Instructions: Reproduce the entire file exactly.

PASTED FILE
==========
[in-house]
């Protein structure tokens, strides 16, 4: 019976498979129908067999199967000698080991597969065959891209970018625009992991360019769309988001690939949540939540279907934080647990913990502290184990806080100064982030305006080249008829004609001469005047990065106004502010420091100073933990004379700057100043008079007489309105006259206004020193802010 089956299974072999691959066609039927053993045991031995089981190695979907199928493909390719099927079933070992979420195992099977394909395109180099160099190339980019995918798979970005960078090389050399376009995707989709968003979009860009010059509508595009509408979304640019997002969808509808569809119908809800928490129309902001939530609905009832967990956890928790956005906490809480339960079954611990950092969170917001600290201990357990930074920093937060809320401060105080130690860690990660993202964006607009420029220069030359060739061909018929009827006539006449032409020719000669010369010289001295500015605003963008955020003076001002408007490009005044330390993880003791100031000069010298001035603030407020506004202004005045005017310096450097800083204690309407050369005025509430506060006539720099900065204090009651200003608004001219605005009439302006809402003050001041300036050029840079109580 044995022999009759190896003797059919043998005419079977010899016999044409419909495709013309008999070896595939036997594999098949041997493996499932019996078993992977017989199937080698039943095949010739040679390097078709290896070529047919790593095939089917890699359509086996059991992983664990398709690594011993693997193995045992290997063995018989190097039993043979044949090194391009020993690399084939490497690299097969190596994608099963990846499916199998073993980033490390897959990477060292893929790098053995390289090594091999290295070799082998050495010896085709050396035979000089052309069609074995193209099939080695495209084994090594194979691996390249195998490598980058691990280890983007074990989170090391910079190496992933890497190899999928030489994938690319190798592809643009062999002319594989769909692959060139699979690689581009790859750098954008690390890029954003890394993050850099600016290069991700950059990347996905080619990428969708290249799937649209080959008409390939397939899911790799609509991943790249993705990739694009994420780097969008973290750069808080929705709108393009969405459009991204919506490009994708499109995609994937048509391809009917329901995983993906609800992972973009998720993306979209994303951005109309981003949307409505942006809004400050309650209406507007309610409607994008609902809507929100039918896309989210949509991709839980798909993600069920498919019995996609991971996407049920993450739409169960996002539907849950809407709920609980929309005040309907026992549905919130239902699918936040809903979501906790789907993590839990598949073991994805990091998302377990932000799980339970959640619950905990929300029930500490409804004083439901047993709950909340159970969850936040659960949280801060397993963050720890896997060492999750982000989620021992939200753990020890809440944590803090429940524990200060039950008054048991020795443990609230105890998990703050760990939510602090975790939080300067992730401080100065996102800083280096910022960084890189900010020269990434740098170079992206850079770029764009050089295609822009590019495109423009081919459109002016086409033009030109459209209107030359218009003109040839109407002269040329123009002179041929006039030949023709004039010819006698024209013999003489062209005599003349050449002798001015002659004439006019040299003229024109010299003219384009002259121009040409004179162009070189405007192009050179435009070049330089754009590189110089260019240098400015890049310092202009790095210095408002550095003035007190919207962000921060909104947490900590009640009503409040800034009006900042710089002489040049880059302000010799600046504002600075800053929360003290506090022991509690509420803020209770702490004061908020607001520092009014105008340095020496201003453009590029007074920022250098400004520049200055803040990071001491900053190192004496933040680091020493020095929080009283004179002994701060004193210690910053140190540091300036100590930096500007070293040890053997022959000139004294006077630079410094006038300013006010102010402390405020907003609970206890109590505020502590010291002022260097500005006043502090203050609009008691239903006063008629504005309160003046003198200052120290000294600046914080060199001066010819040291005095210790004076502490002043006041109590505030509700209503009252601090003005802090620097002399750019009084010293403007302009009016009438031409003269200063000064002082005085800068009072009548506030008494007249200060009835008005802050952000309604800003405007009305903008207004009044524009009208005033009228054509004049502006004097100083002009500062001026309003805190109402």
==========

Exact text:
[in-house]
């Protein structure tokens, strides 16, 4: 019976498979129908067999199967000698080991597969065959891209970018625009992991360019769309988001690939949540939540279907934080647990913990502290184990806080100064982030305006080249008829004609001469005047990065106004502010420091100073933990004379700057100043008079007489309105006259206004020193802010 089956299974072999691959066609039927053993045991031995089981190695979907199928493909390719099927079933070992979420195992099977394909395109180099160099190339980019995918798979970005960078090389050399376009995707989709968003979009860009010059509508595009509408979304640019997002969808509808569809119908809800928490129309902001939530609905009832967990956890928790956005906490809480339960079954611990950092969170917001600290201990357990930074920093937060809320401060105080130690860690990660993202964006607009420029220069030359060739061909018929009827006539006449032409020719000669010369010289001295500015605003963008955020003076001002408007490009005044330390993880003791100031000069010298001035603030407020506004202004005045005017310096450097800083204690309407050369005025509430506060006539720099900065204090009651200003608004001219605005009439302006809402003050001041300036050029840079109580 044995022999009759190896003797059919043998005419079977010899016999044409419909495709013309008999070896595939036997594999098949041997493996499932019996078993992977017989199937080698039943095949010739040679390097078709290896070529047919790593095939089917890699359509086996059991992983664990398709690594011993693997193995045992290997063995018989190097039993043979044949090194391009020993690399084939490497690299097969190596994608099963990846499916199998073993980033490390897959990477060292893929790098053995390289090594091999290295070799082998050495010896085709050396035979000089052309069609074995193209099939080695495209084994090594194979691996390249195998490598980058691990280890983007074990989170090391910079190496992933890497190899999928030489994938690319190798592809643009062999002319594989769909692959060139699979690689581009790859750098954008690390890029954003890394993050850099600016290069991700950059990347996905080619990428969708290249799937649209080959008409390939397939899911790799609509991943790249993705990739694009994420780097969008973290750069808080929705709108393009969405459009991204919506490009994708499109995609994937048509391809009917329901995983993906609800992972973009998720993306979209994303951005109309981003949307409505942006809004400050309650209406507007309610409607994008609902809507929100039918896309989210949509991709839980798909993600069920498919019995996609991971996407049920993450739409169960996002539907849950809407709920609980929309005040309907026992549905919130239902699918936040809903979501906790789907993590839990598949073991994805990091998302377990932000799980339970959640619950905990929300029930500490409804004083439901047993709950909340159970969850936040659960949280801060397993963050720890896997060492999750982000989620021992939200753990020890809440944590803090429940524990200060039950008054048991020795443990609230105890998990703050760990939510602090975790939080300067992730401080100065996102800083280096910022960084890189900010020269990434740098170079992206850079770029764009050089295609822009590019495109423009081919459109002016086409033009030109459209209107030359218009003109040839109407002269040329123009002179041929006039030949023709004039010819006698024209013999003489062209005599003349050449002798001015002659004439006019040299003229024109010299003219384009002259121009040409004179162009070189405007192009050179435009070049330089754009590189110089260019240098400015890049310092202009790095210095408002550095003035007190919207962000921060909104947490900590009640009503409040800034009006900042710089002489040049880059302000010799600046504002600075800053929360003290506090022991509690509420803020209770702490004061908020607001520092009014105008340095020496201003453009590029007074920022250098400004520049200055803040990071001491900053190192004496933040680091020493020095929080009283004179002994701060004193210690910053140190540091300036100590930096500007070293040890053997022959000139004294006077630079410094006038300013006010102010402390405020907003609970206890109590505020502590010291002022260097500005006043502090203050609009008691239903006063008629504005309160003046003198200052120290000294600046914080060199001066010819040291005095210790004076502490002043006041109590505030509700209503009252601090003005802090620097002399750019009084010293403007302009009016009438031409003269200063000064002082005085800068009072009548506030008494007249200060009835008005802050952000309604800003405007009305903008207004009044524009009208005033009228054509004049502006004097100083002009500062001026309003805190109402």